Is Pro Bono Work 'Anti-Social'?
Speaking to a gathering of the Federalist Society (where he was preaching to the choir), Judge Dennis Jacobs, chief judge of the Court of Appeals for the Second Circuit, told the crowd that pro bono work is an anti-social activity. He particularly dislikes pro bono work for environmental causes, which he considers "legal activism."
"No public good is good for everybody," Jacobs said.
Perhaps Judge Jacobs meant to distinguish the helping hands that lawyers lend to the indigent in divorce and domestic abuse cases, landlord-tenant disputes, social security disability and veterans benefits cases, and all the other kinds of legal work that help individuals rather than the broader public. Even if that's so, it's shocking to think that a federal judge would disparage pro bono representation in lawsuits against the government. Making the government obey the law isn't an invitation to judicial "activism."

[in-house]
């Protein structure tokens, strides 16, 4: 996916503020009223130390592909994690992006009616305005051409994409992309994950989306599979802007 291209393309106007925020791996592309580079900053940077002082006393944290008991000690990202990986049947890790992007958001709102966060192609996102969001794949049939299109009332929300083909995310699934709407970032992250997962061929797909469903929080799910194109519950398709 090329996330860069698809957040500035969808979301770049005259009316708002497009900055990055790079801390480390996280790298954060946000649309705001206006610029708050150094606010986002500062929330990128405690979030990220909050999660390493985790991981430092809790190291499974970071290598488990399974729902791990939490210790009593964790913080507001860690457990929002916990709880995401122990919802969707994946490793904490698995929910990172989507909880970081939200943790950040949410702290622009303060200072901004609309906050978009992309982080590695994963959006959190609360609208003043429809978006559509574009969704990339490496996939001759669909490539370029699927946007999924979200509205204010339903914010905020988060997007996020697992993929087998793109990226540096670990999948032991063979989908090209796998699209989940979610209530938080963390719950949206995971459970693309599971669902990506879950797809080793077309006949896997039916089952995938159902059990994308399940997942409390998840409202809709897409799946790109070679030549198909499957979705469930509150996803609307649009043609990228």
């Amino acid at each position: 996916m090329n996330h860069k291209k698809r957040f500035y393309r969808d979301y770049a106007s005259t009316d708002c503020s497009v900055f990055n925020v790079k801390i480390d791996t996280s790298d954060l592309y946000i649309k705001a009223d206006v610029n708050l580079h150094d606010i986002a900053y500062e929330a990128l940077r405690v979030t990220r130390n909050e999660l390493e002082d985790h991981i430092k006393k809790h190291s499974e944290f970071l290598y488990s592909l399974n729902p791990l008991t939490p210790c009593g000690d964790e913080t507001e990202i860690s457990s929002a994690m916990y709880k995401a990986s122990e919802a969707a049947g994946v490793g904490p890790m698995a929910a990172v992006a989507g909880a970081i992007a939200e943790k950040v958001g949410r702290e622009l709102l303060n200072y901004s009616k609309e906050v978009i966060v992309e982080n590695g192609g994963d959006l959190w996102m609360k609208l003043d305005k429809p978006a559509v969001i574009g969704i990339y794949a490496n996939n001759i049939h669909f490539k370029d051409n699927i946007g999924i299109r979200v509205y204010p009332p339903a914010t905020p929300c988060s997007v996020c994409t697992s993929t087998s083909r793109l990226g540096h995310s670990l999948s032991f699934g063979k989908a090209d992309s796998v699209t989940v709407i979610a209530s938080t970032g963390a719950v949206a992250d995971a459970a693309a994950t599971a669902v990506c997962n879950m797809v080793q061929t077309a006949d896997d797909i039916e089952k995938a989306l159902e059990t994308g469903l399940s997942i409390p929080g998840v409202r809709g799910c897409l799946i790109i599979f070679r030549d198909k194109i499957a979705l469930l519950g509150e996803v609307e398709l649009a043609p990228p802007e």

Helping society for free, rather than corporate clients for a healthy hourly rate, isn't anti-social. It's in the finest tradition of the bar to use the judicial system to help improve lives. Lawyers who do so should be praised, not scolded.
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